Part of a series of numbered letters from Lindesay to the Duke; No. 27.

I haven’t necessarily gone into great detail with every letter; sometimes it is just enough to list what topics are present, so a researcher knows there is potentially more information that is relevant to their work. But as a consequence of what I have done to try and disclose more fully what can be found within them, it has meant that I have entirely re-written the vast majority of correspondence descriptions, which was not what I intended to do when I first started the project.

This update was only supposed to be brief, therefore, I will conclude it here, though I hope I have given you a little insight into what archivists do (for the uninitiated). However, I will add that the 2nd Duke of Atholl’s papers are a fantastic resource for people interested in both Manx and wider British Isles history, between 1736 and 1764. The 3rd Duke’s material, which I have yet to touch upon, are likewise a significant source of information for the Revestment, and the fall-out from the Isle of Man’s sovereignty being vested back into the British Crown, which will be the focus of my next blog in March.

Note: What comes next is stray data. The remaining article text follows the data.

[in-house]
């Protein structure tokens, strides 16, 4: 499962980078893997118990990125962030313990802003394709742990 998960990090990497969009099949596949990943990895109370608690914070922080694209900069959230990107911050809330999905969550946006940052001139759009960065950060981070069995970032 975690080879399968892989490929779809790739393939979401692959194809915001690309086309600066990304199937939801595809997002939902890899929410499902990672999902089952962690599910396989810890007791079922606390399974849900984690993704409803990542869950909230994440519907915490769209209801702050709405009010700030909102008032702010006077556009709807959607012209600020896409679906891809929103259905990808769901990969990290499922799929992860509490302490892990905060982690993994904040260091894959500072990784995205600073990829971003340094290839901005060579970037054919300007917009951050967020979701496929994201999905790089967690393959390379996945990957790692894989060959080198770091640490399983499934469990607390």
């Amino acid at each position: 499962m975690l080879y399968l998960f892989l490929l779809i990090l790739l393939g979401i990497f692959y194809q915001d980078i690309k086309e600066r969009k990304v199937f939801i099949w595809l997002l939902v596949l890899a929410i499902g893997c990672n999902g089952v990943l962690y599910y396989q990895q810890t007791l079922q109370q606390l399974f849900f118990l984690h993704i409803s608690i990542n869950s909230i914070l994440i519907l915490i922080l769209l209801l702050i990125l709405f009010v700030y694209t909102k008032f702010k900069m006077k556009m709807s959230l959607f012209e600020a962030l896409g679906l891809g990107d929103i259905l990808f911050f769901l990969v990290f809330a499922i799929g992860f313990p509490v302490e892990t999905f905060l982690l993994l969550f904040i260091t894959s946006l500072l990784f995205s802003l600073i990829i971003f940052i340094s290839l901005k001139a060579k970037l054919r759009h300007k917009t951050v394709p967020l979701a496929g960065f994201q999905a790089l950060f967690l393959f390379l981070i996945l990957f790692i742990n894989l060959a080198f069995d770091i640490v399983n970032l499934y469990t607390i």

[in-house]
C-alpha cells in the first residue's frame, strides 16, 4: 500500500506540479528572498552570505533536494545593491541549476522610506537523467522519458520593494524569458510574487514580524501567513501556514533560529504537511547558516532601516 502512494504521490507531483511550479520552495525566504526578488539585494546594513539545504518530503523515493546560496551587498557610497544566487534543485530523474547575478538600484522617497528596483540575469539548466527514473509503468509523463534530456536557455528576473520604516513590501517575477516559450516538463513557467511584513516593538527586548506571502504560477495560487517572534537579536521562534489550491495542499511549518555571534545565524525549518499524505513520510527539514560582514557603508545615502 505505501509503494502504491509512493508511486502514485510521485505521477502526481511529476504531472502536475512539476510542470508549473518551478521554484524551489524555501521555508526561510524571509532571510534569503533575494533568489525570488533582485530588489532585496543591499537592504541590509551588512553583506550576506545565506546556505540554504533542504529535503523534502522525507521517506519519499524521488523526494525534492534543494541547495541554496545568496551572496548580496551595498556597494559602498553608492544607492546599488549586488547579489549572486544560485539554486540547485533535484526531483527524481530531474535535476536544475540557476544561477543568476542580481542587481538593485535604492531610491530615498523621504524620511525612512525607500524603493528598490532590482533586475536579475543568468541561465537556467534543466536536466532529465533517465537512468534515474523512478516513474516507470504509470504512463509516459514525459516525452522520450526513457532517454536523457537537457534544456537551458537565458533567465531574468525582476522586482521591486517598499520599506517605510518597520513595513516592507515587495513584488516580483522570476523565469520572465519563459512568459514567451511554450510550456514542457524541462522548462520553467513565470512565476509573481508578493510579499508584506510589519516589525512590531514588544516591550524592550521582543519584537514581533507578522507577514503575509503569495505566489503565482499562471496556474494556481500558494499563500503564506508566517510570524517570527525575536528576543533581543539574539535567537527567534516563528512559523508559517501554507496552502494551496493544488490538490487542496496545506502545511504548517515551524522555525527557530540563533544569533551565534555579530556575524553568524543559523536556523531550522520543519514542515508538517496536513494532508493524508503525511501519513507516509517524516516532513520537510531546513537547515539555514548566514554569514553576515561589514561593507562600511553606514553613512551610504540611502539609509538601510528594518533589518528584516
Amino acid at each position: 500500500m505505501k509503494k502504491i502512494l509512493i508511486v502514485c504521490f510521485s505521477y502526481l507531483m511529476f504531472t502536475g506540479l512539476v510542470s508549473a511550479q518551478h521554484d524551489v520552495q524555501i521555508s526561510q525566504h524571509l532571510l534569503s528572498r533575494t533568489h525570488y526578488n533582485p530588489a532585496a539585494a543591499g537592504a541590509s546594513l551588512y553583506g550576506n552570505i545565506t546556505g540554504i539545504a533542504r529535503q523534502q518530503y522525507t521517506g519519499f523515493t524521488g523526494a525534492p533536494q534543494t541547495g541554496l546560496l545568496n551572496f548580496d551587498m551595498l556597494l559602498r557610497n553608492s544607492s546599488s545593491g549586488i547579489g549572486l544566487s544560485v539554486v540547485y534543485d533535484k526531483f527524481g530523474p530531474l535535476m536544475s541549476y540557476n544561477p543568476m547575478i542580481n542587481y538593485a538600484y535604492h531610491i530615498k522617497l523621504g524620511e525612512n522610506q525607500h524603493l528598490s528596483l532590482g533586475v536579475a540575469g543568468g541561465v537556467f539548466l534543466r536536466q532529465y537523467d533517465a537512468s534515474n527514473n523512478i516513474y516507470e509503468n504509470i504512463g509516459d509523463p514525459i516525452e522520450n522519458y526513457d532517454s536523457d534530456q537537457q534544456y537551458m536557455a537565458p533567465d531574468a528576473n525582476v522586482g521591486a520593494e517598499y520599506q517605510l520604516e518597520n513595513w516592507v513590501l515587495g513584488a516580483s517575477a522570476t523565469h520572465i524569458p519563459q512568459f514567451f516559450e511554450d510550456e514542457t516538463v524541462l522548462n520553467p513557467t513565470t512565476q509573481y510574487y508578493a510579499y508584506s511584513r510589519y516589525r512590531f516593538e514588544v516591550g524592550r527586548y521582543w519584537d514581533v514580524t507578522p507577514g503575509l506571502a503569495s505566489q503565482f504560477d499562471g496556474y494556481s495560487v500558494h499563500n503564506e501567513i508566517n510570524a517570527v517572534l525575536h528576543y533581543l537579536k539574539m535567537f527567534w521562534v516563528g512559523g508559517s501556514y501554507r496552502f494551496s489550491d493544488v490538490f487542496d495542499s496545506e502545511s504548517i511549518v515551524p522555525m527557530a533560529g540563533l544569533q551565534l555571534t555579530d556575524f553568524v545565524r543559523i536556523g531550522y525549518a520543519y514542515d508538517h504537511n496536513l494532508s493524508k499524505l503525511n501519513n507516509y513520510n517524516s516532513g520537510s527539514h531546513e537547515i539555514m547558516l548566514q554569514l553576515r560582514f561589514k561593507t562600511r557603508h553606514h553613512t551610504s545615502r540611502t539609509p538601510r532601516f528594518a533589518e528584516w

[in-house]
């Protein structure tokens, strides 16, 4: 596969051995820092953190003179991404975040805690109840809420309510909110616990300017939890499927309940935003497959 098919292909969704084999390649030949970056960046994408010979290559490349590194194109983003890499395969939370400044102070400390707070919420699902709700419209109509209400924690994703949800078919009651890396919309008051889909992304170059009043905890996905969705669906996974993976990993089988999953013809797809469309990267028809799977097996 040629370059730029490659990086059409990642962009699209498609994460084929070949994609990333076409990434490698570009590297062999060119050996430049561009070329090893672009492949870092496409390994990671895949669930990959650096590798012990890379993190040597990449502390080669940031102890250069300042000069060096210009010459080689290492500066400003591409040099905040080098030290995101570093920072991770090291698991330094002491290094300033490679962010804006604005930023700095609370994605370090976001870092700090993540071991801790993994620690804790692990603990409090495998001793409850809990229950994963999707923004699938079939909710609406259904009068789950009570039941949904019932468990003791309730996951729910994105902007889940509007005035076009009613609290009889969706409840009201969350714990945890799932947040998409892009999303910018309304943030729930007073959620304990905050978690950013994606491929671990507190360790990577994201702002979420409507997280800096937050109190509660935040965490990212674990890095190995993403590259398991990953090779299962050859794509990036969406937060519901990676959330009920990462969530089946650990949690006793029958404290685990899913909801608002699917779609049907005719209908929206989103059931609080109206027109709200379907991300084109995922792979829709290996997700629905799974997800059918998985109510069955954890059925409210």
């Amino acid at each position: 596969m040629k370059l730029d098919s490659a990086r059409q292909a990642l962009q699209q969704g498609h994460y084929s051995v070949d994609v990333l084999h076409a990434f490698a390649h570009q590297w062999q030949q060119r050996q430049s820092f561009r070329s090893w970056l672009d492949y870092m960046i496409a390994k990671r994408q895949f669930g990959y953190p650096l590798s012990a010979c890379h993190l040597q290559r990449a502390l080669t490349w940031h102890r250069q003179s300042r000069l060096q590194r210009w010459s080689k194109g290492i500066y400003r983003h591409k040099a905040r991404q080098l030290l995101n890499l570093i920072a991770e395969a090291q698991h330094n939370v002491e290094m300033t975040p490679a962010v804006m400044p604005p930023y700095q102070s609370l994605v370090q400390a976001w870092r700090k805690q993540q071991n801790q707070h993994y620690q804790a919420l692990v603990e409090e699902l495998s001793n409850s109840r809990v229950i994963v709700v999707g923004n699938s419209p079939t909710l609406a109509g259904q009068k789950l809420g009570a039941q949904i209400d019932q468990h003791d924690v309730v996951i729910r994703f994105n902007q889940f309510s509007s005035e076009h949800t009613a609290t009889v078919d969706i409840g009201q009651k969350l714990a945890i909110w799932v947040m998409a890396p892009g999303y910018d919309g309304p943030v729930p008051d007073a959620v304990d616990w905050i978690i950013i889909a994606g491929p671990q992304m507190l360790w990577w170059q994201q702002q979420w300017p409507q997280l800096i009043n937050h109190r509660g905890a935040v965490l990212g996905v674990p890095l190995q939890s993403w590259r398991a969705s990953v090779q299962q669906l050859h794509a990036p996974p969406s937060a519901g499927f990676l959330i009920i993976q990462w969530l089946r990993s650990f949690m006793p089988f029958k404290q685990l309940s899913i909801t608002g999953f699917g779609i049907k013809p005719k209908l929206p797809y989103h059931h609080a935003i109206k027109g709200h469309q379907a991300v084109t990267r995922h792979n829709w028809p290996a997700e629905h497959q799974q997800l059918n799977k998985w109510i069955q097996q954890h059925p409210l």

State of the proceedings in the House of Commons on the petition of the Duke and Duchess of Athol[l] against the Smuggling Bill 1765 (MS 09707/4/33). [Click image to enlarge & read.]

Read The Atholl Papers Blog:

The Atholl Papers: Captain Dow and the Dutch Dogger
The Atholl Papers: The Jacobite Rising of 1745
The Atholl Papers: The Case of Carolina Elinora Mahon
The 2nd Duke of Atholl’s Inheritance of the Isle of Man
The Atholl Papers: An Introduction to the Project

Gareth Pugh
Manx National Heritage Project Archivist (The Atholl Papers)